Gregory Peck, the Hollywood legend, will long be remembered for his Oscar-winning performance as Atticus Finch in To Kill a Mockingbird and his roles in such classics as The Yearling, Gentleman’s Agreement and Roman Holiday. Here he recalls a visit to his relatives in County Kerry.
I love Wicklow, but I suppose if we ever rented or bought a cottage it would be in County Kerry. I went to visit my second cousin, Kitty Curran, who is still in East Minard, about 10 years ago. A modest house, and we sat around having a cup of tea, and she asked, “Would you be after saying hello to Himself?” I didn’t know who Himself might be, so I said, “Yes.” Upstairs we went, and Himself was lying out on the bed dressed in woolen trousers, flannel shirt, and a cardigan, wearing carpet slippers with a cap over his eyes, fast asleep. Kitty shook him by the shoulder and said, “Da, Gregory Peck’s here to see you.”
Himself, it turned out, was a first cousin and childhood playmate of my father’s. He opened his eyes and said, “The hell he is.” He was confused because my father had the same name as I do. They told him I was in the films, I was in Hollywood, but he couldn’t quite grasp that. But he came to, toddled down the stars, and they broke out a jug of poitín and we all had a nip.
Later, Kitty walked me down the lane and said, “These are the foundations of the farmhouse where your grandmother lived and your father lived as a boy.” It looked down the grassy, green slopes toward Dingle Bay. It was magical.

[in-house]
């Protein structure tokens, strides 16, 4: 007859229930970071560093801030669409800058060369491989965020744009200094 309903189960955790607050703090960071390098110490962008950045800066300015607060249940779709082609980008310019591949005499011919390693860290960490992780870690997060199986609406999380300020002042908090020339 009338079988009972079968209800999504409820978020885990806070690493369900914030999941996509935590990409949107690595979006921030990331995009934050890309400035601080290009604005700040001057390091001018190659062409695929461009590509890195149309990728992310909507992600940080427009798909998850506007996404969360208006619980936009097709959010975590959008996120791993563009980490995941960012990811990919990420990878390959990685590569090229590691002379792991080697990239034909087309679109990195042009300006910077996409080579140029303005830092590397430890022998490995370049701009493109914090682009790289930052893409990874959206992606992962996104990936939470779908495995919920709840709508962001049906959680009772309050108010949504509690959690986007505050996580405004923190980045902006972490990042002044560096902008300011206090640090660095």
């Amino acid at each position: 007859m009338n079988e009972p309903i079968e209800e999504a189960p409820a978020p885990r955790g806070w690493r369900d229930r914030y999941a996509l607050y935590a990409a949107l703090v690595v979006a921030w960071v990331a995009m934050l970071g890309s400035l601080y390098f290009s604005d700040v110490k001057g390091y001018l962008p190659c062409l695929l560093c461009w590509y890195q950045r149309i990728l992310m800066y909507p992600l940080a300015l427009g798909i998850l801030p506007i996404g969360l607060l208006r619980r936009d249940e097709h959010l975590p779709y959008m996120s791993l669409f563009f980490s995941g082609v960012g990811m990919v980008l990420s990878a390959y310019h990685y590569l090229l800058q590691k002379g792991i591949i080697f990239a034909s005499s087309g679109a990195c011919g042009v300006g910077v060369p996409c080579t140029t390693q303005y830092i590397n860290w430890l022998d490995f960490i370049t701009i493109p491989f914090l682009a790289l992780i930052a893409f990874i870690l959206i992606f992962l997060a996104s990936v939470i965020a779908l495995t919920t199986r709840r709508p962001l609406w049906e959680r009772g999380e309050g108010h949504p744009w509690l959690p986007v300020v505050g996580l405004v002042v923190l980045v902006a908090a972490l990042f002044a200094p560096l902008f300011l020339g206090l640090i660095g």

Did your father ever talk about his time in Ireland?
He did. He always had a bit of a brogue, and he loved to tell stories. He used to talk about being a boy in Ireland and say that there was no entertainment other than telling stories or singing a song, or once in a while going by horsecart to Dingle.
Your cousin Thomas Ashe took part in the Rising and died from force-feeding while on hunger strike.
He was a patriot. Multi-talented too. He wrote poetry, he was a bagpiper, he was a teacher. Once, years ago, we hired one of the carriages by the Plaza Hotel to ride around Central Park on my wife’s first visit to this county. The carriage driver said, “Mr. Peck, I’ve heard that you’ve got a bit of the Irish.” I said, “Yes, I have an Irish grandmother, and my father lived there as a boy.” He said, “That was County Kerry, wasn’t it?” I said, “Yes.” He said, “Well, the portrait of one of your cousins, Thomas Ashe, is hanging in a place of honor in a bar in Queens.” I went out there, and sure enough, in this obscure bar in Queens, there is, not a very good painting, but it has in bold letters, “Thomas Ashe the Patriot.” – September / October 1997 ♦